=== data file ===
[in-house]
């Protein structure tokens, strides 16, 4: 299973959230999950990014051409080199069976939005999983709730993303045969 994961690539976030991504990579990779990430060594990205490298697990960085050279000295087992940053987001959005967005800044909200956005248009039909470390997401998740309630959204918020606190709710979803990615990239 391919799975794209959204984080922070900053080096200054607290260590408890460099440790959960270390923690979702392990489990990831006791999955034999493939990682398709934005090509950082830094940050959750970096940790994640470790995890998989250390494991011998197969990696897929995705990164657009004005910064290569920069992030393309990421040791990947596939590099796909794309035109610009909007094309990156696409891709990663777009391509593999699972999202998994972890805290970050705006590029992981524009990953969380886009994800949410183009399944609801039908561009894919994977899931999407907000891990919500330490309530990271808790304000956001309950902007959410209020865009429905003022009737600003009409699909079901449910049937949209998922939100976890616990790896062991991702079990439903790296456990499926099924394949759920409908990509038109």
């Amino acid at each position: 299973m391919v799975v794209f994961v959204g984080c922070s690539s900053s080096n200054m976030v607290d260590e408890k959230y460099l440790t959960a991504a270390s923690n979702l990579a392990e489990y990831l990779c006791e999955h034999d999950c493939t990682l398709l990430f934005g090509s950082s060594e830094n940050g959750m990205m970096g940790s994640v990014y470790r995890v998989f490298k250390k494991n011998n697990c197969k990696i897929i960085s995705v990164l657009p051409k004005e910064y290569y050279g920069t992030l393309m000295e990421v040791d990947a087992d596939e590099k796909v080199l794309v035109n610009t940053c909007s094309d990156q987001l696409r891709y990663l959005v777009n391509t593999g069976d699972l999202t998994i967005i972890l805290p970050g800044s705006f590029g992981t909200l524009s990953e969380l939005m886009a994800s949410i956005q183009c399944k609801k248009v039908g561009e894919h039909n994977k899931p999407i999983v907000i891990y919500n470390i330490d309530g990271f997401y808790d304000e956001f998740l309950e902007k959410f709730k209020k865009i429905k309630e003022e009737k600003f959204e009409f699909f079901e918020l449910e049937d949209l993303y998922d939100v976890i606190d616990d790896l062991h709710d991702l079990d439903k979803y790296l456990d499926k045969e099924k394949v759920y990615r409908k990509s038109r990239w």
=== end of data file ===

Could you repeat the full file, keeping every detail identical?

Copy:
[in-house]
């Protein structure tokens, strides 16, 4: 299973959230999950990014051409080199069976939005999983709730993303045969 994961690539976030991504990579990779990430060594990205490298697990960085050279000295087992940053987001959005967005800044909200956005248009039909470390997401998740309630959204918020606190709710979803990615990239 391919799975794209959204984080922070900053080096200054607290260590408890460099440790959960270390923690979702392990489990990831006791999955034999493939990682398709934005090509950082830094940050959750970096940790994640470790995890998989250390494991011998197969990696897929995705990164657009004005910064290569920069992030393309990421040791990947596939590099796909794309035109610009909007094309990156696409891709990663777009391509593999699972999202998994972890805290970050705006590029992981524009990953969380886009994800949410183009399944609801039908561009894919994977899931999407907000891990919500330490309530990271808790304000956001309950902007959410209020865009429905003022009737600003009409699909079901449910049937949209998922939100976890616990790896062991991702079990439903790296456990499926099924394949759920409908990509038109």
């Amino acid at each position: 299973m391919v799975v794209f994961v959204g984080c922070s690539s900053s080096n200054m976030v607290d260590e408890k959230y460099l440790t959960a991504a270390s923690n979702l990579a392990e489990y990831l990779c006791e999955h034999d999950c493939t990682l398709l990430f934005g090509s950082s060594e830094n940050g959750m990205m970096g940790s994640v990014y470790r995890v998989f490298k250390k494991n011998n697990c197969k990696i897929i960085s995705v990164l657009p051409k004005e910064y290569y050279g920069t992030l393309m000295e990421v040791d990947a087992d596939e590099k796909v080199l794309v035109n610009t940053c909007s094309d990156q987001l696409r891709y990663l959005v777009n391509t593999g069976d699972l999202t998994i967005i972890l805290p970050g800044s705006f590029g992981t909200l524009s990953e969380l939005m886009a994800s949410i956005q183009c399944k609801k248009v039908g561009e894919h039909n994977k899931p999407i999983v907000i891990y919500n470390i330490d309530g990271f997401y808790d304000e956001f998740l309950e902007k959410f709730k209020k865009i429905k309630e003022e009737k600003f959204e009409f699909f079901e918020l449910e049937d949209l993303y998922d939100v976890i606190d616990d790896l062991h709710d991702l079990d439903k979803y790296l456990d499926k045969e099924k394949v759920y990615r409908k990509s038109r990239w």